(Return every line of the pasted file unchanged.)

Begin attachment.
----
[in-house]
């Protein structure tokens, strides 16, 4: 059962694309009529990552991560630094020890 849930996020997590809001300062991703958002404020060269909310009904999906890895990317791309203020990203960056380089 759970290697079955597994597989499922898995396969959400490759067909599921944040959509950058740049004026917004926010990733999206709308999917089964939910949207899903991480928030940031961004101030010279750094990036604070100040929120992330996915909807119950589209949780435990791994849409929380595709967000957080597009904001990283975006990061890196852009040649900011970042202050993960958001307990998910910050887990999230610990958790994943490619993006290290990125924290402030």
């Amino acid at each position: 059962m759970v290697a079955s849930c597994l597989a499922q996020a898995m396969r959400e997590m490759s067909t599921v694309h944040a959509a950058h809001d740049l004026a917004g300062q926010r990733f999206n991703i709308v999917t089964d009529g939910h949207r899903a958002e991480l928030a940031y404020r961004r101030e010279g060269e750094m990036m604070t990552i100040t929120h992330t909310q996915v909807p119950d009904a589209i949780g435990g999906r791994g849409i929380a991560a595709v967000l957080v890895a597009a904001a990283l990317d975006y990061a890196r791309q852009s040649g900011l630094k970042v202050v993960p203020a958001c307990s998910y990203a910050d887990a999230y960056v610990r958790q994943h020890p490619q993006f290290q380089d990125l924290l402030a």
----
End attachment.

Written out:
[in-house]
């Protein structure tokens, strides 16, 4: 059962694309009529990552991560630094020890 849930996020997590809001300062991703958002404020060269909310009904999906890895990317791309203020990203960056380089 759970290697079955597994597989499922898995396969959400490759067909599921944040959509950058740049004026917004926010990733999206709308999917089964939910949207899903991480928030940031961004101030010279750094990036604070100040929120992330996915909807119950589209949780435990791994849409929380595709967000957080597009904001990283975006990061890196852009040649900011970042202050993960958001307990998910910050887990999230610990958790994943490619993006290290990125924290402030």
């Amino acid at each position: 059962m759970v290697a079955s849930c597994l597989a499922q996020a898995m396969r959400e997590m490759s067909t599921v694309h944040a959509a950058h809001d740049l004026a917004g300062q926010r990733f999206n991703i709308v999917t089964d009529g939910h949207r899903a958002e991480l928030a940031y404020r961004r101030e010279g060269e750094m990036m604070t990552i100040t929120h992330t909310q996915v909807p119950d009904a589209i949780g435990g999906r791994g849409i929380a991560a595709v967000l957080v890895a597009a904001a990283l990317d975006y990061a890196r791309q852009s040649g900011l630094k970042v202050v993960p203020a958001c307990s998910y990203a910050d887990a999230y960056v610990r958790q994943h020890p490619q993006f290290q380089d990125l924290l402030a």